Smart devices are even younger. 

People are constantly adjusting their relationship with digital technology in a way that has so far proven difficult to analyse. 

We do know that excessive screen time can have concrete impacts on mental health. People who spend many hours behind a screen every day tend to experience higher rates of depression and anxiety than those who do not. 

One potential reason for this is that screen time winds up replacing healthier behaviours. There are many holistic habits – spending time outside, exercising, enjoying face-to-face discussions, or having animal encounters – that simply can’t be experienced when you are in an online environment. 

Is tech unavoidable?

The tech use examples described in our opening paragraphs were largely mandatory. Kids can’t decide that they would rather forfeit their laptop in favour of a textbook. They have to use the tools provided by their schools. 

The business professional cannot elect to conduct their correspondence by mail. We live in the “remote work era.” Digital communication is more prominent than ever. 

School and work account for a significant portion of our waking hours. There’s just nothing we can do to cut back during those times of the day. 

Many families are trying to find spaces within their free time to reduce screen dependency. Go on a walk. Play board games. Open a book.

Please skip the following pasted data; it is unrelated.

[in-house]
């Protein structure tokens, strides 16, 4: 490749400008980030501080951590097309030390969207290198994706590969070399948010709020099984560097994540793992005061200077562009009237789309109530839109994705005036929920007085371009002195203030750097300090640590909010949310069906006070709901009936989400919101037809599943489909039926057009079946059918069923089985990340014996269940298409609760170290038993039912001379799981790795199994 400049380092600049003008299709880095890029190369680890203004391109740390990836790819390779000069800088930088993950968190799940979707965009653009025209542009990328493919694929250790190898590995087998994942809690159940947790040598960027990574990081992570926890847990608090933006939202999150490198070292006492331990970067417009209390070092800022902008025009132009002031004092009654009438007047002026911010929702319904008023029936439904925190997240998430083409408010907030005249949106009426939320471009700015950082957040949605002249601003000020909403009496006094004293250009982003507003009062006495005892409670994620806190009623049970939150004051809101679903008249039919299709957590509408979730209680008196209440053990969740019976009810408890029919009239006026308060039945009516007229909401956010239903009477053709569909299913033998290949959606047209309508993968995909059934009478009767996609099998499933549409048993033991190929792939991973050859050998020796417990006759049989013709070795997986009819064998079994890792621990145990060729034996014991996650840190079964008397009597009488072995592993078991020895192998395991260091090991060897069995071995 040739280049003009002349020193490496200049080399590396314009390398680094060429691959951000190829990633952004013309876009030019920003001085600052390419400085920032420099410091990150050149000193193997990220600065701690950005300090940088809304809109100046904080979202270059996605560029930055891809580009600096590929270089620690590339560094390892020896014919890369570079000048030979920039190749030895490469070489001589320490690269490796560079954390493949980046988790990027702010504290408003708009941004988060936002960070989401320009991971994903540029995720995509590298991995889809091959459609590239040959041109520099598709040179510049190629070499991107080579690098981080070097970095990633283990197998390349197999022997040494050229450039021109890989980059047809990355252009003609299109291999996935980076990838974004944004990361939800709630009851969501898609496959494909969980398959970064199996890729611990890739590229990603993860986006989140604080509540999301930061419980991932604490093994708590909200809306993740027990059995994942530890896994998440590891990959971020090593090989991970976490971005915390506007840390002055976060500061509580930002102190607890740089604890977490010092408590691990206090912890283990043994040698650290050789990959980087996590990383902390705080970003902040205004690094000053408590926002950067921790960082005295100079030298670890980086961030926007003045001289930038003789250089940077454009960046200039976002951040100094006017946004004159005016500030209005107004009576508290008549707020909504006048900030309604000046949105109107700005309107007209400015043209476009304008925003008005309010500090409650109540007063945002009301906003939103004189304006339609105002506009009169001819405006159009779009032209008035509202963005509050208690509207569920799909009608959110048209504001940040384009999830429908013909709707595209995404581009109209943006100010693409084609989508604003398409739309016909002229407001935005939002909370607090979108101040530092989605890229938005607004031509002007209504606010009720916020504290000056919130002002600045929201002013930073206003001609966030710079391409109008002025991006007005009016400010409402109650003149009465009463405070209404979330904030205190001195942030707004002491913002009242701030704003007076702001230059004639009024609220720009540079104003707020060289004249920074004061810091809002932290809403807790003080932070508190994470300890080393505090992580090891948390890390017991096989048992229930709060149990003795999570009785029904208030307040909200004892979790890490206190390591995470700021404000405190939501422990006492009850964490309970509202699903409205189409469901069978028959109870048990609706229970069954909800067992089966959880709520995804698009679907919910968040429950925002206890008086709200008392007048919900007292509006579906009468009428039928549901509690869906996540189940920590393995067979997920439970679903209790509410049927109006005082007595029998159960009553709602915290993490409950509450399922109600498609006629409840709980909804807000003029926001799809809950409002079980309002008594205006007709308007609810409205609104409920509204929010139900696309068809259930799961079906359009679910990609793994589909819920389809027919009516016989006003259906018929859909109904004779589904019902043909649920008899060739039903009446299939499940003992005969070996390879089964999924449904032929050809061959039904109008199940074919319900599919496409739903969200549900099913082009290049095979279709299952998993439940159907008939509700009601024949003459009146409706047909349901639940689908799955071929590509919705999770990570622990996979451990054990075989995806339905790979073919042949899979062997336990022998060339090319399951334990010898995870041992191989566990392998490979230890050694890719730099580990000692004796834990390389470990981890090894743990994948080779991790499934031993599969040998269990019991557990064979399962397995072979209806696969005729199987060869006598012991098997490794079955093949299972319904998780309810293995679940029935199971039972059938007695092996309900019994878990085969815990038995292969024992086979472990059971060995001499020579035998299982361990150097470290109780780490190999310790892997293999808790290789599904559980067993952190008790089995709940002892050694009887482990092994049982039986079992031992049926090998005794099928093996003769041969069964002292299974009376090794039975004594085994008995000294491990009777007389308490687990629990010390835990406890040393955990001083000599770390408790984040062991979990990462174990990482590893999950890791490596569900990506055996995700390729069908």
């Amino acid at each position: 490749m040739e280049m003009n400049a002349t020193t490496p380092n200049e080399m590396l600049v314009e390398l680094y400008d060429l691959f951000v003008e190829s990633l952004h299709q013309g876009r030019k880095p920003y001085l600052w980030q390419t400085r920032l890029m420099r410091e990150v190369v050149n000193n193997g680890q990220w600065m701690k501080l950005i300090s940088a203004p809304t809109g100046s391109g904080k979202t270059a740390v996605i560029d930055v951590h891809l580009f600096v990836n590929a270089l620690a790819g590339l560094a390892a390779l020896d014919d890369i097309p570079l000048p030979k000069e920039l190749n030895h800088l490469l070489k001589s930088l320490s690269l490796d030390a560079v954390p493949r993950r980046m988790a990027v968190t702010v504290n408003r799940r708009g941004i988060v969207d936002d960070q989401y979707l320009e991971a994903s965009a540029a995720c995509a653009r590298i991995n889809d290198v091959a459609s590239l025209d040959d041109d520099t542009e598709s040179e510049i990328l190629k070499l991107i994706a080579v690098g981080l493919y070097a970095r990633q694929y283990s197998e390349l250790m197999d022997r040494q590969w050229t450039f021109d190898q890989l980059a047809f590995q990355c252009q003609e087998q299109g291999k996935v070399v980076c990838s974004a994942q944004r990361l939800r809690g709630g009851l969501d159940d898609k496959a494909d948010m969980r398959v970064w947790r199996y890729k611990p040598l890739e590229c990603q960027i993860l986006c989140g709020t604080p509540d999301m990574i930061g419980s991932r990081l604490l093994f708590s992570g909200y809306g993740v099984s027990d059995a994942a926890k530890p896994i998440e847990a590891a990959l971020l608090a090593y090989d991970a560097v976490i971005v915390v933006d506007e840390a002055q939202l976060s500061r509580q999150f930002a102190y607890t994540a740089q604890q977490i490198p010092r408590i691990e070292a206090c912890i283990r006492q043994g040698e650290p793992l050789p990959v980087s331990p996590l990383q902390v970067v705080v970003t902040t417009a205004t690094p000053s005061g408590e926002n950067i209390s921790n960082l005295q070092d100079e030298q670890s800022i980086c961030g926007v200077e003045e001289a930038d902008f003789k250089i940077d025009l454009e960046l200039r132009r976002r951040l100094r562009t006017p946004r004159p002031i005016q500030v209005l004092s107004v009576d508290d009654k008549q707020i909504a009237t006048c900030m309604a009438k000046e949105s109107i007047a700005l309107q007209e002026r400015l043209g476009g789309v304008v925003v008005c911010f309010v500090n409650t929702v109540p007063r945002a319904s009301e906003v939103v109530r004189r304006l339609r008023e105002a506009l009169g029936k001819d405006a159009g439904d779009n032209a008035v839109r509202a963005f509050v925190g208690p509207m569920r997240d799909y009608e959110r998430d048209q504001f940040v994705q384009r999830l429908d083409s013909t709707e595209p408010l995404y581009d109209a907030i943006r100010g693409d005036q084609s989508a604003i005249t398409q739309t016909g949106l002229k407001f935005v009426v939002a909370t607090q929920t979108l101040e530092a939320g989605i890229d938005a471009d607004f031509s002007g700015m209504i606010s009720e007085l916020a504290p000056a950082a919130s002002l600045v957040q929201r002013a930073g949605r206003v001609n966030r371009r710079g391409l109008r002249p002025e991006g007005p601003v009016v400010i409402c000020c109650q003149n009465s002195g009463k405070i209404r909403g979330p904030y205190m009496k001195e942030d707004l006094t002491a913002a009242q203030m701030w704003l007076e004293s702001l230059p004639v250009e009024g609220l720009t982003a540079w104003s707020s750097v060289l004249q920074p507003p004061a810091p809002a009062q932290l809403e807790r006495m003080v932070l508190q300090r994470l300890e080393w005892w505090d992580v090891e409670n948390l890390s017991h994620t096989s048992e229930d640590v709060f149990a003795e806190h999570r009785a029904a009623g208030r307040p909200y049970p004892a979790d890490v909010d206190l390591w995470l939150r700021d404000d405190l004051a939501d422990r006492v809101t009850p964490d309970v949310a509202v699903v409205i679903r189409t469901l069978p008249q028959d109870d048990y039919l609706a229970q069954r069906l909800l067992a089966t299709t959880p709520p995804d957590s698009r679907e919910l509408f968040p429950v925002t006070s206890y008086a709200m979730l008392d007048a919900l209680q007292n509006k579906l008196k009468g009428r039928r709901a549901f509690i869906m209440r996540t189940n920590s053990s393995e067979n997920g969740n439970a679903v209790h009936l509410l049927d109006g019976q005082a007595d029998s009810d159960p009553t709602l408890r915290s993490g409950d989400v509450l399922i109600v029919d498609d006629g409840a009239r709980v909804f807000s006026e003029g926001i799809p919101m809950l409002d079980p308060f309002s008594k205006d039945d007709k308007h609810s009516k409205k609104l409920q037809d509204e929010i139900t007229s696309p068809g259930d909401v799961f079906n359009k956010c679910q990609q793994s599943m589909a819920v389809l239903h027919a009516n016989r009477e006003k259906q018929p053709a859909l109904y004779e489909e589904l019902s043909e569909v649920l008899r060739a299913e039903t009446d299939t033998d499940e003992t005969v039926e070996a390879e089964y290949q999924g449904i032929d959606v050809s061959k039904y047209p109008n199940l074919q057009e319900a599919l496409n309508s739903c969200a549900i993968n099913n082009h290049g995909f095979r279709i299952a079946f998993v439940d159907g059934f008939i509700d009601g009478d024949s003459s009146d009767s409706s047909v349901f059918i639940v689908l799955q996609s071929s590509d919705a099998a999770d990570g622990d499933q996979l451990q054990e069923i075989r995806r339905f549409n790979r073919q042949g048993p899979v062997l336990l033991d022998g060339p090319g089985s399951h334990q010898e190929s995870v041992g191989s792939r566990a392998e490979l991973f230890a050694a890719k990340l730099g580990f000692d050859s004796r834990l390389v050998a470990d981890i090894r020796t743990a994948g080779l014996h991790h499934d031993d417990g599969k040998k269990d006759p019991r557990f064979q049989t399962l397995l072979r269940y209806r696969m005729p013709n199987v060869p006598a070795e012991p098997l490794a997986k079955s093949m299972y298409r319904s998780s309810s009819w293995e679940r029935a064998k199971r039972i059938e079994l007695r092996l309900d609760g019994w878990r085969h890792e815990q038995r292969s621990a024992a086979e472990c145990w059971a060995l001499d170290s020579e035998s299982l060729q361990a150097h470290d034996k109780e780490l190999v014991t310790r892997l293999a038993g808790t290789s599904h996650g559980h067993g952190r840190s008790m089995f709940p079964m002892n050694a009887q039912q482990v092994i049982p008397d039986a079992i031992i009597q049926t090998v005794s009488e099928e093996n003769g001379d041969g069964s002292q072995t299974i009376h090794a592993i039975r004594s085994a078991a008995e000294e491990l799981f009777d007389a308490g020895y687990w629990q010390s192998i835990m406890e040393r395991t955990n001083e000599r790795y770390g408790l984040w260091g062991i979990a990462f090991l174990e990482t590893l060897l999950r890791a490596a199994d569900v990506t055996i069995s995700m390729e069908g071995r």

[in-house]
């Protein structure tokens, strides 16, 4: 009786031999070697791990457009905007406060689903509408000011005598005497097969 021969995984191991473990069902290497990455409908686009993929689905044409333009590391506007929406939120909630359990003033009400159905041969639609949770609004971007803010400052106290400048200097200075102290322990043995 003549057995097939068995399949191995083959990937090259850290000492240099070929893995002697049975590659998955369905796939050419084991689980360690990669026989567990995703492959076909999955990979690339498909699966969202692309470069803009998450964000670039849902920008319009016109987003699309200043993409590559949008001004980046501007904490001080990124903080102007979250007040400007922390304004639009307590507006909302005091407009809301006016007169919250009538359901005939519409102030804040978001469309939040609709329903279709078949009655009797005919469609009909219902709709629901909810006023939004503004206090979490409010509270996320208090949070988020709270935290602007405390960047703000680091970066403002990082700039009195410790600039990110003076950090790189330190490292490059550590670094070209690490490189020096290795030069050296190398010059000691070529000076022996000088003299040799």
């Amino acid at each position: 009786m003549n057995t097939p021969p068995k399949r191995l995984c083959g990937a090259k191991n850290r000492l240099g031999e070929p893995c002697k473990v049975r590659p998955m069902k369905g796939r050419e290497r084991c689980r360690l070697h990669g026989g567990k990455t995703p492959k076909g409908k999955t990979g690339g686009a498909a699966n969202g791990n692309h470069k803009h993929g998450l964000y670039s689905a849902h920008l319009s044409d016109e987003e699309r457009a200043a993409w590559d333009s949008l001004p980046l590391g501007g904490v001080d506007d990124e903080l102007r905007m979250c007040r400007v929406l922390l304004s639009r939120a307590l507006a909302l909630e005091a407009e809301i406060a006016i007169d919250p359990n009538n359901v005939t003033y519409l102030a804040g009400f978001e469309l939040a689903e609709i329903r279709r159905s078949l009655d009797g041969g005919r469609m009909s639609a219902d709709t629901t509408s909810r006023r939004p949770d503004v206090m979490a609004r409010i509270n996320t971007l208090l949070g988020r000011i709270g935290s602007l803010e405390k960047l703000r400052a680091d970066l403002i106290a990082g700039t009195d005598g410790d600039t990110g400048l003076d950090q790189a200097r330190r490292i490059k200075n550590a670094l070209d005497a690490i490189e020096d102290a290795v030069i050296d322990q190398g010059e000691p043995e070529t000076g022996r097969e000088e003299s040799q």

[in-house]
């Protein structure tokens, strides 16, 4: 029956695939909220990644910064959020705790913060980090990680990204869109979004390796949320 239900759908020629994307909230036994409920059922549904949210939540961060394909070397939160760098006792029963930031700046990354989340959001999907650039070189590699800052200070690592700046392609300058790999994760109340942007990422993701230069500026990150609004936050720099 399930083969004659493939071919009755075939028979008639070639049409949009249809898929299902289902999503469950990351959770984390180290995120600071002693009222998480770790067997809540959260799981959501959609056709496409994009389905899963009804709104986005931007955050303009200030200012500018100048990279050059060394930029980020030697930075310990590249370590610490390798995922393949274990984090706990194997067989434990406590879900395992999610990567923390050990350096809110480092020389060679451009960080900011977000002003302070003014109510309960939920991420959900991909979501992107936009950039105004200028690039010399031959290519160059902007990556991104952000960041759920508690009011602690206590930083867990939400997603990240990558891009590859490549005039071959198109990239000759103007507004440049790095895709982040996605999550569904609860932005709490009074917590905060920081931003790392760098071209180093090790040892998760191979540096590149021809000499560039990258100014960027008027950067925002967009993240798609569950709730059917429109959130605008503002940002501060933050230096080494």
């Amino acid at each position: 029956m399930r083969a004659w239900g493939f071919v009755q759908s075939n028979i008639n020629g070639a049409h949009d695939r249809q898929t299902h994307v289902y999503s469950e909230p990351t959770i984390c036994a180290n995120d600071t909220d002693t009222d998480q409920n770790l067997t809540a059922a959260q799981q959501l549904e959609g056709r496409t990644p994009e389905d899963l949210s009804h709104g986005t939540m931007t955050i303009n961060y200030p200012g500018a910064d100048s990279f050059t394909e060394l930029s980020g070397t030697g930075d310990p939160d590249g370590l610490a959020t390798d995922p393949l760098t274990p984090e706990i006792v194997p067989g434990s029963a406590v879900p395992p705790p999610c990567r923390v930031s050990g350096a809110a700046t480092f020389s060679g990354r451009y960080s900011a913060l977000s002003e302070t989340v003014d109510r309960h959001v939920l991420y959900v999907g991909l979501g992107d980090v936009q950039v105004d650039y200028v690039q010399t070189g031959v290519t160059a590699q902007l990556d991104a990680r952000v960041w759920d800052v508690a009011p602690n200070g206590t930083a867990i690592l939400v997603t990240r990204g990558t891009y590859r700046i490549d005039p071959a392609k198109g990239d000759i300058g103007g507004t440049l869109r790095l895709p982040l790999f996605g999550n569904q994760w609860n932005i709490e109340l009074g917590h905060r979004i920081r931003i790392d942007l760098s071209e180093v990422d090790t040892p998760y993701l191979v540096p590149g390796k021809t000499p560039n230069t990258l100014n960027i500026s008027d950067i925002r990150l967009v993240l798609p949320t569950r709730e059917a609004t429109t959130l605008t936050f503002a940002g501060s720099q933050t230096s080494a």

There are many analog options available to those who are willing to pursue them. It’s ultimately a matter of choice. However, routine can be a hard thing to break. Particularly in a world of technology addiction. 

How tech addiction impacts lives

Screen time can release dopamine and other chemical responses that are responsible for positive feelings within your brain. This means that you can quite literally become addicted to your phone or smart device. 

Many people – particularly teenagers – are. 

Tech addiction is usually characterised by a deep sense of anxiety or even depression when one is not able to access their device. 

People who are tech-dependent check their phones constantly. They are always online. You almost wouldn’t recognise their face without the blue glow of a nearby screen. 

Unfortunately, recognising these signs in modern society is a little like trying to spot an alcoholic in a bar. How can you really tell when someone has a problem if they are just doing what everyone else does?

Dependency is the sign to look out for, both in yourself and in loved ones. It’s not getting drunk that marks the alcoholic. It’s the need. 

So is the case of the tech-dependent. When you or someone you care about does not feel right without access to their devices, it signifies a problem. 

Consider the services of a mental health professional if you find yourself dependent on technology. 

It’s important to remember that digital technology has the potential to do more good than harm. It connects us to people from all over the world and makes work considerably easier. However, we do need to actively choose to use it appropriately. 

Many people will benefit significantly from actively pursuing screenless recreational activities. As with anything, moderation is key to happy, healthy habits.

David Radar, a psychology graduate from the University of Hertfordshire, has a keen interest in the fields of mental health, wellness, and lifestyle.